KNEE REPLACEMENT SURGERY: POST OP SUCCESS TIPS
Total joint replacement is one of the great surgical advances of this century.
In this procedure, an orthopaedic surgeon replaces the arthritic or damaged joint with an artificial joint called a prosthesis. In the United Kingdom alone, more than 100,000 total joint replacements are performed each year.
The most common reason for a ‘new knee’ is to relieve the pain and disability caused by severe arthritis. This is because the surfaces of the knee joint are no longer smooth. The bones are irregularly shaped and the smooth surfaces of the joint are worn away or damaged. The aim of the operation is to stop the pain so that you are able to walk and get around more comfortably. It should also correct any deformity.
The main benefit to you is the dramatic relief from pain. Naturally you can expect some post operative pain but you will be given medication to control this. It is very important that your pain is well controlled to enable you to exercise to regain the strength and range of movement in your leg. After the operation, you should be able to bend your knee from fully straight to a right angle. As a result you should be able to walk further and climb stairs more easily.
To have a good result after your operation it is important that you follow the advice of the physiotherapist. The muscles on the front of your thigh, the quadriceps, help keep your knee stable. You will be shown a series of exercises to do before the operation, bear in mind that the surgeon wants to put a new joint into a strong leg. You will be taught exercises to perform after your operation and it is vital that you practice them conscientiously. The strength and range of movement will gradually improve in your new knee and you will progress from walking with help of elbow crutches to sticks, then one stick held in the hand opposite to your new knee and to walking unaided. Initially your progress will be relatively fast and then it will plateau. It’s important that you do not get despondent and that you realise that you will continue to improve, albeit slowly, and should get the best out of your new joint nine to twelve months after the operation.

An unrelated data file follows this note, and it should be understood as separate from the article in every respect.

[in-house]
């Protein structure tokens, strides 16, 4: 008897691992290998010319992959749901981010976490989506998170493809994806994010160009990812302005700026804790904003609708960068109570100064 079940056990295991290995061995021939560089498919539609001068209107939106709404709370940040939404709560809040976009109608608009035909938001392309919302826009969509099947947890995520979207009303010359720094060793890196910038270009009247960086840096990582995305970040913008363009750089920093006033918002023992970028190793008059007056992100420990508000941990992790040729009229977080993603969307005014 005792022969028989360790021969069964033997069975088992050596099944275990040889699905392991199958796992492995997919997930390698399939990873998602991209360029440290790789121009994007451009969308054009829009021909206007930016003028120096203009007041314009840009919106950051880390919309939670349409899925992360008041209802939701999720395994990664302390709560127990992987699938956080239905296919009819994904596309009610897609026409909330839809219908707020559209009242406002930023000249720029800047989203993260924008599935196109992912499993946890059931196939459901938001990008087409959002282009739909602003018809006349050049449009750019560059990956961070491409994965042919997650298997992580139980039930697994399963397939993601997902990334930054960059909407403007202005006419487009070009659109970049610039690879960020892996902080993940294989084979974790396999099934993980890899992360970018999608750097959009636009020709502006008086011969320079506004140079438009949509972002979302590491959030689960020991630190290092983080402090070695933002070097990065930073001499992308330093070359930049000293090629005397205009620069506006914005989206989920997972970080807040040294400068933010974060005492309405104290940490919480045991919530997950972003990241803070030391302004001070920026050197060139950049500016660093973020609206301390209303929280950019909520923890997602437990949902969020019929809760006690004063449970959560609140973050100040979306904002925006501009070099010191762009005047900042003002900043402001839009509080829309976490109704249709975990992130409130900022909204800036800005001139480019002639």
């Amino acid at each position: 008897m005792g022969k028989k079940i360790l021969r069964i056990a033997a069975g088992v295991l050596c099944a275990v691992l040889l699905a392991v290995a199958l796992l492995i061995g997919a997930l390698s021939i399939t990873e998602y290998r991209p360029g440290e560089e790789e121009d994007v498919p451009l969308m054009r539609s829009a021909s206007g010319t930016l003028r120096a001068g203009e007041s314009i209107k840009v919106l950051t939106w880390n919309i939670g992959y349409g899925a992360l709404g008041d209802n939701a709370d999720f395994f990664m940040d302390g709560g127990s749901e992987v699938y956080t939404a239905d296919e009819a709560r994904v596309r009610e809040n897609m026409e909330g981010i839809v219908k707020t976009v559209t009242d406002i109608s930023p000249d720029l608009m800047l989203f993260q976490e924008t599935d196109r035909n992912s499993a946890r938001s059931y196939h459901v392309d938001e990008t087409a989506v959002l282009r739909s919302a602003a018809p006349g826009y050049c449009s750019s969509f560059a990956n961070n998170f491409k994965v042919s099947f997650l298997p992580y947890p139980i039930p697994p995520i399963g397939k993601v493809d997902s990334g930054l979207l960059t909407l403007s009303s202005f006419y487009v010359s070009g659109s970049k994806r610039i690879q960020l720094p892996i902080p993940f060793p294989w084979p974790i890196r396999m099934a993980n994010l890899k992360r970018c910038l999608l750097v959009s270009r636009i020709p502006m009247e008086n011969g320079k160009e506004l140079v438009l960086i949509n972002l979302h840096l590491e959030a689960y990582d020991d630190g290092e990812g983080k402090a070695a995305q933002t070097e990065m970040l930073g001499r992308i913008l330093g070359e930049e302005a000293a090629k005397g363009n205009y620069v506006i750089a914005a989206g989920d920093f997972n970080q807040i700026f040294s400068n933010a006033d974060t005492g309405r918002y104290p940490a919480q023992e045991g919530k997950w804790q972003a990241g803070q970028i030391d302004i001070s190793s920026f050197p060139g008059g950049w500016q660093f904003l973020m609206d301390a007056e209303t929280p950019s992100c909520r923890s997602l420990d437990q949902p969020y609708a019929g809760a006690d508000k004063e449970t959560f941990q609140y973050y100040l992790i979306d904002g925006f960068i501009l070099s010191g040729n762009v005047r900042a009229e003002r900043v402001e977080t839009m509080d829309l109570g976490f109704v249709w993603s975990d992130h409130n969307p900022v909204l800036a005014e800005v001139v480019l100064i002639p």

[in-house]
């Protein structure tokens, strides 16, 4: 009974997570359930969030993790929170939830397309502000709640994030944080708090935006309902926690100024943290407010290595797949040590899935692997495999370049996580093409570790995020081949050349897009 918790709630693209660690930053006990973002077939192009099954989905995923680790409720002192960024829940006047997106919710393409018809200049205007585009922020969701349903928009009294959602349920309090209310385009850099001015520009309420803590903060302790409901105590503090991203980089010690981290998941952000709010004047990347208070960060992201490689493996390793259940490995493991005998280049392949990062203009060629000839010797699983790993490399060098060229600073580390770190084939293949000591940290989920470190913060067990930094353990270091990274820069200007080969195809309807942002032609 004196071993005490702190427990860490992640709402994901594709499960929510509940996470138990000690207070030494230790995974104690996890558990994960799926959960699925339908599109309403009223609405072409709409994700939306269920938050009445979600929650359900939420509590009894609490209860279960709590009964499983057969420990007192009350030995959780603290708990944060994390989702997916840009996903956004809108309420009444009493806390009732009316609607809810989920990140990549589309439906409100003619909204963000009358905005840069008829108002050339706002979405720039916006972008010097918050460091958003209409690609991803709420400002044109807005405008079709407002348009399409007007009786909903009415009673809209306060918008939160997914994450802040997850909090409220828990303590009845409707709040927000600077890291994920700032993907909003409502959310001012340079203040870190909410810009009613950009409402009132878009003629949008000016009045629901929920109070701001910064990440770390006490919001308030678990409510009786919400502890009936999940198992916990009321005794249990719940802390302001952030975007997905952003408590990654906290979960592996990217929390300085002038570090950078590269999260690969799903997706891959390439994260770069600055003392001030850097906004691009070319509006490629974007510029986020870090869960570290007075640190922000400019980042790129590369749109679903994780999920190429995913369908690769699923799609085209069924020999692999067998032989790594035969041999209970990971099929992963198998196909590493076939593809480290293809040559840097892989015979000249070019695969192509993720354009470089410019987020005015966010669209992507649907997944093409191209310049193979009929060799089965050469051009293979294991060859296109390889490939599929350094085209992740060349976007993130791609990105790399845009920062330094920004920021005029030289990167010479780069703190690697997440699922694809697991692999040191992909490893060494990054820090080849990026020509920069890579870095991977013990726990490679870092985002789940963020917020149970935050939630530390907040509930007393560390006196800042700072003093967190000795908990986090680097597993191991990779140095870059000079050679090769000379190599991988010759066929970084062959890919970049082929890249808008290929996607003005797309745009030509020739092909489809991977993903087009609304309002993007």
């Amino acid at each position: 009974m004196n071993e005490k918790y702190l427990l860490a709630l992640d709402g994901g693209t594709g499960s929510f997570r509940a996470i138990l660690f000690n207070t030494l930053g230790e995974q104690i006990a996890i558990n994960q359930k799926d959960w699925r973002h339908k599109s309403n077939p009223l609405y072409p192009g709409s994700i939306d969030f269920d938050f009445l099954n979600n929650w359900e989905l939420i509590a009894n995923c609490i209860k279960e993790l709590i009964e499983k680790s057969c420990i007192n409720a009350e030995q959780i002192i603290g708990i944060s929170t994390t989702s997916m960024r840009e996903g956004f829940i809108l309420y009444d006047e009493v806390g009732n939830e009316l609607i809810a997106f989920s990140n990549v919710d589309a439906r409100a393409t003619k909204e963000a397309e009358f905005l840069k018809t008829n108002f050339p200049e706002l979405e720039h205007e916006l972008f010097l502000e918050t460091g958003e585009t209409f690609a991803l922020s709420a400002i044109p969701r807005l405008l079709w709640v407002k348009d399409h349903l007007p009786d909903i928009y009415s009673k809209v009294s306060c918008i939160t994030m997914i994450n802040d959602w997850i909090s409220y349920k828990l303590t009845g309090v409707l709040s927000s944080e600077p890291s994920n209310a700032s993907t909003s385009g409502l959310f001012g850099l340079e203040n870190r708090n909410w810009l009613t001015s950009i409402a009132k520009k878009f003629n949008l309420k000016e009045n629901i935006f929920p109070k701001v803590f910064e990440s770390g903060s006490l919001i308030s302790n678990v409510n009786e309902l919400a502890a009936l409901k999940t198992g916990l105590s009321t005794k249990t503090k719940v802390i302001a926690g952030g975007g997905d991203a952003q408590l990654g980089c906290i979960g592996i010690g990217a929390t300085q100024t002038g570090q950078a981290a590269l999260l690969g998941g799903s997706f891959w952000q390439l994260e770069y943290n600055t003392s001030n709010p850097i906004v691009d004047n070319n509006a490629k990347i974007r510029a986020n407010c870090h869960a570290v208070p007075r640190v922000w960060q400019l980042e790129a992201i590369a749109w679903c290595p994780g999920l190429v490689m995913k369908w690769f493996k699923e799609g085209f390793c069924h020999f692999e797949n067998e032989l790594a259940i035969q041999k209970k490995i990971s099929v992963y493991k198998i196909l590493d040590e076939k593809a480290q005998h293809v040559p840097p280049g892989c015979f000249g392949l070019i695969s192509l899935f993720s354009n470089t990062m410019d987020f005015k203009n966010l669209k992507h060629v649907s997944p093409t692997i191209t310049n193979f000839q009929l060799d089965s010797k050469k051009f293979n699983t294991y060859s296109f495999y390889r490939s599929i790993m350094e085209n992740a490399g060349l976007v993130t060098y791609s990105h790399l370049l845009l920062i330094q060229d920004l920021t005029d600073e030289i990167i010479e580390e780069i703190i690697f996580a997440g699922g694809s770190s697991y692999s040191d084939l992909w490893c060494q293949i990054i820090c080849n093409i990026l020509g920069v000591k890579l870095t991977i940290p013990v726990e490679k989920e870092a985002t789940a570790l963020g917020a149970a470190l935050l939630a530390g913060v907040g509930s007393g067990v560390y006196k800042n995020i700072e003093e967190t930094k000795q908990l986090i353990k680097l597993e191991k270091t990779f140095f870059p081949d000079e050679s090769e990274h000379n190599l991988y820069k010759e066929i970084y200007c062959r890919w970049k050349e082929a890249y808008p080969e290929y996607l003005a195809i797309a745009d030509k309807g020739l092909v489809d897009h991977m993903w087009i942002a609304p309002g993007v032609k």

Remember your progress should be gradual and it is important that you do not try to do too much too soon. You should not drive until you have the permission of your surgeon. After three months you may restart swimming although you may find you have some pain if you do the breaststroke. If this is the case you need to use a different stroke. You should not kneel on your knee for at least three months. You will be able to return to playing sports, that is golf etc, but be sensible and wait at least six months until you have built up your muscle strength. I once met a gentleman in his nineties
who was having a knee replacement as he wanted to continue scuba diving! Determination also plays its part.
Finally, the kindest thing you can do for your joints is to lose any excess weight which will reduce the pressure on your knees.
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